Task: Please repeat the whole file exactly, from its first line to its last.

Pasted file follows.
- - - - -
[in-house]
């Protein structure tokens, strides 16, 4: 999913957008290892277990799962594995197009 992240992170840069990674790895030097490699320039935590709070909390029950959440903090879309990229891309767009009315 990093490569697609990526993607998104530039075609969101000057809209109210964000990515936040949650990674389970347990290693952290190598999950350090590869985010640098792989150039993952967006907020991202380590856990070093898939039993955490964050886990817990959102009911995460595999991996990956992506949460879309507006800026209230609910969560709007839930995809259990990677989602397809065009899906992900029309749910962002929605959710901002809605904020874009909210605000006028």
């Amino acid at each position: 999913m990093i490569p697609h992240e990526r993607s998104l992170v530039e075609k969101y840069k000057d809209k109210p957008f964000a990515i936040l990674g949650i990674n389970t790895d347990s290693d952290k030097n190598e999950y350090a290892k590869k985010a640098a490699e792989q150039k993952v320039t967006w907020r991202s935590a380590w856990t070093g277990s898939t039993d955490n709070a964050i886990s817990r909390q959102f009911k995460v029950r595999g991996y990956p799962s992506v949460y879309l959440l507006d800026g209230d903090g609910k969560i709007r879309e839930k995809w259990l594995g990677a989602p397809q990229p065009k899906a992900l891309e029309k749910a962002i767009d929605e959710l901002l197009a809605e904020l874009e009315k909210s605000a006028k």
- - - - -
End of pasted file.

[in-house]
């Protein structure tokens, strides 16, 4: 999913957008290892277990799962594995197009 992240992170840069990674790895030097490699320039935590709070909390029950959440903090879309990229891309767009009315 990093490569697609990526993607998104530039075609969101000057809209109210964000990515936040949650990674389970347990290693952290190598999950350090590869985010640098792989150039993952967006907020991202380590856990070093898939039993955490964050886990817990959102009911995460595999991996990956992506949460879309507006800026209230609910969560709007839930995809259990990677989602397809065009899906992900029309749910962002929605959710901002809605904020874009909210605000006028």
């Amino acid at each position: 999913m990093i490569p697609h992240e990526r993607s998104l992170v530039e075609k969101y840069k000057d809209k109210p957008f964000a990515i936040l990674g949650i990674n389970t790895d347990s290693d952290k030097n190598e999950y350090a290892k590869k985010a640098a490699e792989q150039k993952v320039t967006w907020r991202s935590a380590w856990t070093g277990s898939t039993d955490n709070a964050i886990s817990r909390q959102f009911k995460v029950r595999g991996y990956p799962s992506v949460y879309l959440l507006d800026g209230d903090g609910k969560i709007r879309e839930k995809w259990l594995g990677a989602p397809q990229p065009k899906a992900l891309e029309k749910a962002i767009d929605e959710l901002l197009a809605e904020l874009e009315k909210s605000a006028k």